Performance management and monitoring minister Minister Colins Chabane says the work of a ministerial committee and another of outside experts, both probing state owned enterprises such as South African Airways and state arsenal Denel are complimentary and are continuing.
“The two complementary streams of work will be overseen and coordinated by the Presidency and the two reports will be synthesised into a final report that will serve in Cabinet before recommendations are adopted and implemented as government policy,” he says in a statement.
Chabane says he was commenting after media reports published since Sunday suggest the ministerial committee comprising Finance Minister Pravin Gordhan and Public Enterprises minister Barbara Hogan – will cease its work until another committee, headed by Mangwashi Phiyega, completed its work.
The minister reminded Zuma, during an oral reply to questions in Parliament last month said “I have decided to set up a two-pronged review of SOEs that will culminate in a united government position on the role of SOEs in supporting government’s developmental agenda in the period ahead. The two processes are complementary and will culminate in a single synthesised report for consideration and decision–making by Cabinet.”
Chabane adds the Medium Term Strategic Framework (MTSF) for 2009-2014 states the need to review the State Owned Enterprises as part of the economic transformation agenda. The MTSF also states the need for government to integrate SOEs into the planning processes and improve the monitoring and evaluation of their performance.
He reminds that to take the process forward, Cabinet established the Inter-Ministerial Committee co-chaired by Hogan and Gordhan “to conduct an internal government review of SOEs and among others determine how government can strengthen alignment between its development objectives and the strategic role to be played by SOEs in the economy.
“The President further appointed a Presidential SOE Review Committee chaired by Ms Mangwashi Phiyega to among others review the current governance arrangements relating to SOEs and undertake an audit of current practices regarding planning and decision making with SOEs as well as between SOEs and government. The committee will also undertake an assessment of the role SOEs have played in supporting government’s development objectives and make recommendations on how this can be improved.”
Meanwhile, Business Day today reports today Treasury is still “devising an appropriate capital structure and dividend targets for the major entities.” The aim of the work, Gordhan reportedly told Parliament yesterday, was to improve financial oversight, promote efficiency and impose financial discipline on the enterprises, several of which have had to get state aid to rescue them from the doldrums.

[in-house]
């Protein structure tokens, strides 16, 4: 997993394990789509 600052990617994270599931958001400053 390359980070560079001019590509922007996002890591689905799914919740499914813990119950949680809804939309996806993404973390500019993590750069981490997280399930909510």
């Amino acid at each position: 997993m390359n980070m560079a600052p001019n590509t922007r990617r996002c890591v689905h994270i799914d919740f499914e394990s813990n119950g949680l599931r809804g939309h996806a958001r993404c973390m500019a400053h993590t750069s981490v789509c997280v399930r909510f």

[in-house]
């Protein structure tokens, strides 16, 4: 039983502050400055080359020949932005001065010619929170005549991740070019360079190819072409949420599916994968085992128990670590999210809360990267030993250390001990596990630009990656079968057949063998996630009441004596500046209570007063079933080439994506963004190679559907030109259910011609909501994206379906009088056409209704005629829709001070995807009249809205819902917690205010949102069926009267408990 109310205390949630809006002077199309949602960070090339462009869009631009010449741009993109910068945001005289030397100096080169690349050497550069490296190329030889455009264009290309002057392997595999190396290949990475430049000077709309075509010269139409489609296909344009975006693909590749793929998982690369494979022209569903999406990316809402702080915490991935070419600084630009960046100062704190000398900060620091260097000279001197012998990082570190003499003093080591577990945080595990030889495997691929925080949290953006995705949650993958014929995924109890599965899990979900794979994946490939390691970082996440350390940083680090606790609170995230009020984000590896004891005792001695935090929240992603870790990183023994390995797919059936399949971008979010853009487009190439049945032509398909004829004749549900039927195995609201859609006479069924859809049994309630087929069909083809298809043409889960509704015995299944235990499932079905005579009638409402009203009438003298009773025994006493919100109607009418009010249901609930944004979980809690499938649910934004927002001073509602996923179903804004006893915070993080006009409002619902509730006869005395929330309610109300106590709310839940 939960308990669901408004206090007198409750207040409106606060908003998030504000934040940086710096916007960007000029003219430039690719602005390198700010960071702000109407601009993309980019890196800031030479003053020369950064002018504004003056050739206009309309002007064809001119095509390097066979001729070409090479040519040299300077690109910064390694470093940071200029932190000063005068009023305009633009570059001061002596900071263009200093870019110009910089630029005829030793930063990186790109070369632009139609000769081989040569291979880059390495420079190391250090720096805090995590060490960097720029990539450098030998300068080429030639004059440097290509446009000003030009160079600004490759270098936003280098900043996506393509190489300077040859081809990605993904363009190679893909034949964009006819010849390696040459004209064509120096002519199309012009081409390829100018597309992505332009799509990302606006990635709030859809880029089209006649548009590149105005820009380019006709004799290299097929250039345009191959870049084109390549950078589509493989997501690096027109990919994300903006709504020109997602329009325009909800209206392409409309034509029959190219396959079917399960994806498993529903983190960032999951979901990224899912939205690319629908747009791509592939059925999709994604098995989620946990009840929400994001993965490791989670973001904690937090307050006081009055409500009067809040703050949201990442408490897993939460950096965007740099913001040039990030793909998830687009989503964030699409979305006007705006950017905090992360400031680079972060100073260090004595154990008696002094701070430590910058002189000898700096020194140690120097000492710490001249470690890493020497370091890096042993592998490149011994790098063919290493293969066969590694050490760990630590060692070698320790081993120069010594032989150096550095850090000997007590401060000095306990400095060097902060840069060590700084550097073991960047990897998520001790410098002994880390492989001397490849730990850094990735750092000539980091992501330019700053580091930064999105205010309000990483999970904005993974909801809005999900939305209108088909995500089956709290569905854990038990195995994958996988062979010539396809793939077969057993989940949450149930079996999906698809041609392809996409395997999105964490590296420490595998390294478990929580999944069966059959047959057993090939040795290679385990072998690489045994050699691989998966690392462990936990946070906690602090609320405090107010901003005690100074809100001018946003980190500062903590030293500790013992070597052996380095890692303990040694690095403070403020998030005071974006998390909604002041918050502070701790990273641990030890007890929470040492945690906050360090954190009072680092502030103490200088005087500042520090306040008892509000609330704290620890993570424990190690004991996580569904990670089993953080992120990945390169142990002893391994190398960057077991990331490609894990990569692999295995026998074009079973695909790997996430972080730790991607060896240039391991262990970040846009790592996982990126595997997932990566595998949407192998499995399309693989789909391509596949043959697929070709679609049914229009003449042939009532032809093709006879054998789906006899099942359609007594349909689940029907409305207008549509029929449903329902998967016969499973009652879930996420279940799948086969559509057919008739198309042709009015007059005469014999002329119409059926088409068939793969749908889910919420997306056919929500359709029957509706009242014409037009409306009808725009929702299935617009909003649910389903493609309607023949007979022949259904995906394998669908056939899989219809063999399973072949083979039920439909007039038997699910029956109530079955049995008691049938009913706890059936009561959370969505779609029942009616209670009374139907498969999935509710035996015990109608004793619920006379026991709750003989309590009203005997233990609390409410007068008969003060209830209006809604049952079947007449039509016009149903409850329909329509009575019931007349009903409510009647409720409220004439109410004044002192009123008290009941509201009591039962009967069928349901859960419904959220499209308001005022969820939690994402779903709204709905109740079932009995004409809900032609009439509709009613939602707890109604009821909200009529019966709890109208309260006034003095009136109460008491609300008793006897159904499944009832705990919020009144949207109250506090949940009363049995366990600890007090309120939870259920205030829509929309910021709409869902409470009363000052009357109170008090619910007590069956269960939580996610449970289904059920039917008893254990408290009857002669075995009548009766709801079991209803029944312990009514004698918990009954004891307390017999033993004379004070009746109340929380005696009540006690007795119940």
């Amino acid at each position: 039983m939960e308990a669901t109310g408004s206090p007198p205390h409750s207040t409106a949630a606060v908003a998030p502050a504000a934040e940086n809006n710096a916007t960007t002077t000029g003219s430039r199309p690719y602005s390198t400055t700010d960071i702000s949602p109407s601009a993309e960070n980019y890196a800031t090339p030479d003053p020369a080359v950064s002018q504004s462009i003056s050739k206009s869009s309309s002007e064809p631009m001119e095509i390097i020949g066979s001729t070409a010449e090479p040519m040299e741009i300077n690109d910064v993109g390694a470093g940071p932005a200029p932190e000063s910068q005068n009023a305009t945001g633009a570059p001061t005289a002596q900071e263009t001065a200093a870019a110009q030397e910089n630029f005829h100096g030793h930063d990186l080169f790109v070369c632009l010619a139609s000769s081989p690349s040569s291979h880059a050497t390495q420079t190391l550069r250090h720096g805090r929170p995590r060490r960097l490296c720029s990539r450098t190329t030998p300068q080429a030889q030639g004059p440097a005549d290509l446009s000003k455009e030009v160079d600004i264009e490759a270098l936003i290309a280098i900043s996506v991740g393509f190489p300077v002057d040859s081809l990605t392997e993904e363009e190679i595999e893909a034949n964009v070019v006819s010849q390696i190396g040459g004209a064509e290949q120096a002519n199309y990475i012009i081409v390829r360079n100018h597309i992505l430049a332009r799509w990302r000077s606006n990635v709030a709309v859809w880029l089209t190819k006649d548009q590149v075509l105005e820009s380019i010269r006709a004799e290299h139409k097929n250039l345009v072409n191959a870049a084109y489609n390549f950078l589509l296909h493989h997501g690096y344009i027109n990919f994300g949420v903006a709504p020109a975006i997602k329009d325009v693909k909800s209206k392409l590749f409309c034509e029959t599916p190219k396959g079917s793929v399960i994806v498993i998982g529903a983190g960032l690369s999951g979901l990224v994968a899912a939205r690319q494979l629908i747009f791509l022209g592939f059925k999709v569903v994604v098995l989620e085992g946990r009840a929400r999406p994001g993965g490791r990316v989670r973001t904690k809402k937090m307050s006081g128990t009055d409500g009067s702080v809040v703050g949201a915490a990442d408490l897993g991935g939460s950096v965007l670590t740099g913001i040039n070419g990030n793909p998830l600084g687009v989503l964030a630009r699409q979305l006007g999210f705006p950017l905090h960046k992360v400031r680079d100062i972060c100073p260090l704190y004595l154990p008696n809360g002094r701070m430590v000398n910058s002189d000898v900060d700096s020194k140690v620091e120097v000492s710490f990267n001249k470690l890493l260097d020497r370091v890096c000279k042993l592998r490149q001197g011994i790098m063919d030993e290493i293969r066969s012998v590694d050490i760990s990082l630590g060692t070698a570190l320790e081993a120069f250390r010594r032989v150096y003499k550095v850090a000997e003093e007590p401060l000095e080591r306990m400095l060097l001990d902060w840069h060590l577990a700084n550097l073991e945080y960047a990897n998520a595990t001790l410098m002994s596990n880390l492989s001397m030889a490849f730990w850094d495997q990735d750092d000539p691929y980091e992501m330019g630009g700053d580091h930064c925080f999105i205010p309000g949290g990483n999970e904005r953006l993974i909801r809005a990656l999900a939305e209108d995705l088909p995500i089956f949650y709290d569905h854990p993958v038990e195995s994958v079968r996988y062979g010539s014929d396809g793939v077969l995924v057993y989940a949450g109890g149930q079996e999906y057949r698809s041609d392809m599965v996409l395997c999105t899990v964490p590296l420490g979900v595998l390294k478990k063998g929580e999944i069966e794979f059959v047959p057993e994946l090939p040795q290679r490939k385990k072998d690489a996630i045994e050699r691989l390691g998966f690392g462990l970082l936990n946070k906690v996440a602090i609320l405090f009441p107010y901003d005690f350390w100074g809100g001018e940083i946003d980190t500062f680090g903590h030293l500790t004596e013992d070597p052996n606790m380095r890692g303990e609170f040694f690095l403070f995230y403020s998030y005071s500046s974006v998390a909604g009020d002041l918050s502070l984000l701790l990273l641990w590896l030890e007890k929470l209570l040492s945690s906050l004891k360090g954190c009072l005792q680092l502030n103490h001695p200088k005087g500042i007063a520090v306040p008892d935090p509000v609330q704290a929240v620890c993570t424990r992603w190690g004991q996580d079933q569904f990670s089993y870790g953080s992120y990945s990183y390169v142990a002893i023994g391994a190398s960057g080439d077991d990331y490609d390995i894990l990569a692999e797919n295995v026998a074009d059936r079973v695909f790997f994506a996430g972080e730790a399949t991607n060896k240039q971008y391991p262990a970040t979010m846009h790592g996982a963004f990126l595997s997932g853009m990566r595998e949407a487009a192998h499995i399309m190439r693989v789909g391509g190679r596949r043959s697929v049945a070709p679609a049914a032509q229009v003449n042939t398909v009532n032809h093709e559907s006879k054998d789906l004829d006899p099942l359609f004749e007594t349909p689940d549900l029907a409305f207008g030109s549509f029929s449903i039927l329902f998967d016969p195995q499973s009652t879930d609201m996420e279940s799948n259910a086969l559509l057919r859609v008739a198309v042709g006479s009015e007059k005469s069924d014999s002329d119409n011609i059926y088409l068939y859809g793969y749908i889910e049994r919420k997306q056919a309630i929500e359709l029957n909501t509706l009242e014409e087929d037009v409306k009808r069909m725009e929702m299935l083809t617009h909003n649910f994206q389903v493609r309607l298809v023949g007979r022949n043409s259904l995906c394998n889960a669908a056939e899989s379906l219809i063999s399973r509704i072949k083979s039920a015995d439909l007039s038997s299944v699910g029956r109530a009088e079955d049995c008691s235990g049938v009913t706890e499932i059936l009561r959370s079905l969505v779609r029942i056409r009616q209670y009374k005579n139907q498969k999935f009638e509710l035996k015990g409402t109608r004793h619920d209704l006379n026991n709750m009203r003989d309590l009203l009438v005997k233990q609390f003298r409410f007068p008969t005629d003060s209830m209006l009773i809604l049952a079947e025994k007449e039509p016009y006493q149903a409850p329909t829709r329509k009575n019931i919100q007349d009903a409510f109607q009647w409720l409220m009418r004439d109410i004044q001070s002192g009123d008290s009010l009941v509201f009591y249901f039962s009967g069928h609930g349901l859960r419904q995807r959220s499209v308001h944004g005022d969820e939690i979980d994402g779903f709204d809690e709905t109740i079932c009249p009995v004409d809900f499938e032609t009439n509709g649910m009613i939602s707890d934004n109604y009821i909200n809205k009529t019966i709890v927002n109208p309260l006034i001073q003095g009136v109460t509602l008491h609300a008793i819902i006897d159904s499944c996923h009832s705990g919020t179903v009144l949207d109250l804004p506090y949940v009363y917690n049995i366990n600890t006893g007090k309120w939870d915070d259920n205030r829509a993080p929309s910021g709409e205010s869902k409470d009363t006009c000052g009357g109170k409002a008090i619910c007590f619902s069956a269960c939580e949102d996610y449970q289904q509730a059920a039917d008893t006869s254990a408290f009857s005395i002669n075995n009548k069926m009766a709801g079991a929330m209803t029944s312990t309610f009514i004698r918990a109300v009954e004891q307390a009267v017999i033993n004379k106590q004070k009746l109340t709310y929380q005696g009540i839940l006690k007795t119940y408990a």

The first phase of the project — to be completed by December — would focus on Eskom, Transnet, Denel, the Development Bank of Southern Africa, the Industrial Development Corporation and Sentech. Depending on the results, a second phase dealing with the other state-owned enterprises would be launched. Gordhan said in a written reply to a parliamentary question by Democratic Alliance (DA) finance spokesman Dion George that the Treasury would engage with the executive authorities and state-owned entities on completion of the project “to agree on targets for three years in line with the entities’ planning cycles”. These agreements would form part of shareholder compacts. Gordhan added the review panel set up by Zuma would study remuneration of board members.
The Sunday Independent reported at the weekend the presidency had “confirmed” last week that the ministerial committee would cease its work. Instead, the panel made up of people from outside government named by Zuma last month would conclude its investigation first, Presidency spokesman Vincent Magwenya told the paper. “This is an about-turn on what Zuma told MPs in March, when he first mentioned plans to appoint a Presidential Review Committee over and above that of Hogan and Gordhan – an announcement that took the ministry by surprise,” the Sunday Independent said.
Magwenya reportedly also confirmed that all major restructuring at parastatals would be suspended, including staff and corporate overhauls, pending the outcome of the committee’s year-long review.
The paper said parastatals “are a significant site of struggle within the ruling party – as evidenced by the fierce boardroom battles that have rumbled into court, causing leadership vacuums and uncertainty in an unforgiving economic environment. Hogan has had a rough ride as the minister responsible for sorting out the governance and economic mess – and has come under fire from within her own party and its allies while trying to bring order and help put parastatals on a firmer financial footing.
“Billions have been paid out to parastatals in bailouts, loans and guarantees over recent years amid a spate of scandals over corruption and mismanagement, putting their governance and parastatal bosses’ huge remuneration packages and fat bonuses starkly in the spotlight. … The state-owned enterprise wars can be ascribed, in part, to competing patronage streams within the ANC, with Hogan caught in the crossfire dealing with the wrangles between their boards and executives in the battle to make them profitable. Factions are so entrenched that State Security minister Siyabonga Cwele has plans to send in the spooks to probe corruption, multi-billion-rand tender battles and leadership struggles at top parastatals, the paper added.